Former United States President, Mr. George W. Bush, has tasked leaders in Nigeria and other African countries on tackling corruption, as he noted it would earn them the confidence of the masses.
Bush said this in his opening remarks at the “Access Conference 2013: Embracing Sustainable Leadership,” organised by Access Bank Plc in Lagos Thursday.
According to the former US president, in order for democracy to thrive in Nigeria, there was need for accountability.
“I think it is very important to hold people to account. During my administration, I was a strong believer that it is very important to earn confidence in people by busting corruption. Seven congressmen in my party were jailed because they were corrupt.
“My advice is to have clear rules that enforce without prejudice and hold government account to honor the people by ensury that their money would be protected by the law,” he declared.
Asked on how best to enforce tax laws, Bush said there was need to balance the role of the public sector and that of the private sector.
“When I was president, I felt it was important to invigorate the private sector. In my country, most of the jobs were made by small businesses, many small businesses are corporated as limited partnership or entities that pay individual tax rates and therefore dropping individual income tax rates will increase private sector growth.
“I think it is important not to overtax capital investors. It is important to reward capital investors. I think it is very important for a country that people are paying their own fair share of taxes in all levels of government and income strand. Try to simplify the tax code so everyone gets to understand the tax code laws and the tax responsibilities.”
Speaking further, Bush said: “I believe that taxes are important for economic growth. During my administration, revenues increased as a result of taxes because it is the private sector that supplies the tax revenues to the US treasury because it is the public sector that spends money that generates revenues.
“In Nigeria, the tax codes are good. I would hope you would look at it to make sure that the tax codes encourage participation.”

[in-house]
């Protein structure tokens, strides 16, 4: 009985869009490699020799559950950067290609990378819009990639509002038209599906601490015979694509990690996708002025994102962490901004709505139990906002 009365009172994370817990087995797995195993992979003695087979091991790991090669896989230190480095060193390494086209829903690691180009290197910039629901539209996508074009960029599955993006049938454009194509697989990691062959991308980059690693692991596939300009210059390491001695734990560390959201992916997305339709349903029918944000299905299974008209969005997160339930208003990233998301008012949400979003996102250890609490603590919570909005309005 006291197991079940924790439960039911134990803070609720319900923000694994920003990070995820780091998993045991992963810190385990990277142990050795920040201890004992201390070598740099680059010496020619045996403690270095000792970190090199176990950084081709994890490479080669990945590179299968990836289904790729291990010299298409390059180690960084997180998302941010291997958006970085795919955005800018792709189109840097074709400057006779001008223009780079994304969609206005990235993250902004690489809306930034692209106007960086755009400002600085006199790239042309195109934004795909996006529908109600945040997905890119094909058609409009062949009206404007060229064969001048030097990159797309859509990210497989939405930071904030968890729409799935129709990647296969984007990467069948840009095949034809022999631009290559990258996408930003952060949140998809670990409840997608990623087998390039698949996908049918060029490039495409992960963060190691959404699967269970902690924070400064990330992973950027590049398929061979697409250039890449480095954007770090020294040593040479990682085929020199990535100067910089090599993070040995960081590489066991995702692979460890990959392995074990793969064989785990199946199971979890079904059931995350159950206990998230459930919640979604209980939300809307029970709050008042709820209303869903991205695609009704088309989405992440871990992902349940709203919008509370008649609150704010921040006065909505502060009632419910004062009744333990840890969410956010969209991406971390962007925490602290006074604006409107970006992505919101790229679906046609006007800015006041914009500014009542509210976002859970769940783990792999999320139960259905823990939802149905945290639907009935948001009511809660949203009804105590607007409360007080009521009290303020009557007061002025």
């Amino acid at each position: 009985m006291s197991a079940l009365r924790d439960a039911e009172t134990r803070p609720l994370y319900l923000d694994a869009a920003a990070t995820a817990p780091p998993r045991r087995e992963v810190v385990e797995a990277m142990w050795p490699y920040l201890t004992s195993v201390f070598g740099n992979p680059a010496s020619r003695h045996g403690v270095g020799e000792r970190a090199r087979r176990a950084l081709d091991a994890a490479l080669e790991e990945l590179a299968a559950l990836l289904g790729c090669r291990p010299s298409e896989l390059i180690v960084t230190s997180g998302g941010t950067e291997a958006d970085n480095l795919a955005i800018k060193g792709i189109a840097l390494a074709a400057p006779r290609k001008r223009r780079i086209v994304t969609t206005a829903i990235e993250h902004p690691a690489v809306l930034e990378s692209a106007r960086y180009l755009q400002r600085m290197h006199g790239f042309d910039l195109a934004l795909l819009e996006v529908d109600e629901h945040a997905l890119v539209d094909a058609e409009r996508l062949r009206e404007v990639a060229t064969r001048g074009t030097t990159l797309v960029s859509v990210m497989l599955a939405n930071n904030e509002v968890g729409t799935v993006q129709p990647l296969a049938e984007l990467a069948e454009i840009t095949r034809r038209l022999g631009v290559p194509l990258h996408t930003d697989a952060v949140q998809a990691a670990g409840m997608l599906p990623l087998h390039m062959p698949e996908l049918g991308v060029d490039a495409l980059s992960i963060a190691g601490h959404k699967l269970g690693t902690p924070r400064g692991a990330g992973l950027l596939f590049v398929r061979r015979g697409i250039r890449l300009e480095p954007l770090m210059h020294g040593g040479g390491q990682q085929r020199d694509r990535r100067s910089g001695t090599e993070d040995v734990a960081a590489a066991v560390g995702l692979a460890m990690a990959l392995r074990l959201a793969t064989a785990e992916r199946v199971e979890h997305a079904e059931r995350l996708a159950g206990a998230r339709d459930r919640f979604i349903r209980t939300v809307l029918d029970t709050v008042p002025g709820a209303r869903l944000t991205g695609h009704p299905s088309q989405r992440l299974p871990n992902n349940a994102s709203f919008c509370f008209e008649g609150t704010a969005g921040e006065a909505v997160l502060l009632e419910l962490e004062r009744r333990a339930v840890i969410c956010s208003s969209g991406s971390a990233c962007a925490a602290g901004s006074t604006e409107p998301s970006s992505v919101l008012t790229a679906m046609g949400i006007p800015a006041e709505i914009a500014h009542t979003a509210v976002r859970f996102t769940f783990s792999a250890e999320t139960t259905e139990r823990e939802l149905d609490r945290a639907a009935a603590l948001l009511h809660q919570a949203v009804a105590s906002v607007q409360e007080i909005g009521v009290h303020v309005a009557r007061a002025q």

Also speaking, the Coordinating Minister for the Economy and Minister of Finance, Dr. Ngozi Okonjo-Iweala said there was need to pay more attention on systems, processes and institutions that would help develop the country.
“If you ask me about the difference between us, a lot of developing and developed countries on this issue of sustainable leadership, it is that absence of institutions. My usual test is to ask people if they know who the president of Switzerland is?
“Most people don’t know, but everybody rush to Switzerland to put their money there. To me, sustainable leadership is creating trust, creating institutions, trust, processes and having the human capital to carry on,” Okonjo-Iweala said.
Similarly, the Central Bank of Nigeria (CBN) Governor, Mallam Sanusi Lamido Sanusi, pointed out that there was need to eliminate avenues for rent-seeking, such as subsidies and discretionary decisions in the country.
According to him, with appropriate regulations, it would be difficult for leaders to take advantage of situations in their country for personal benefit.
“Another thing is what kind of questions do we ask them and what kind of demands do we make as followers? What are our priorities when choosing leaders? Institutions are very important, but individuals are also important.
“You have a state, you have a ministry, you have a central bank, you have the presidency and you have a government. The institutions are there, the laws are there. But no matter how strong an institution is, a weak leader weakens it. So it is important to match the person to the role and make sure that everything is focused on merit,” he said.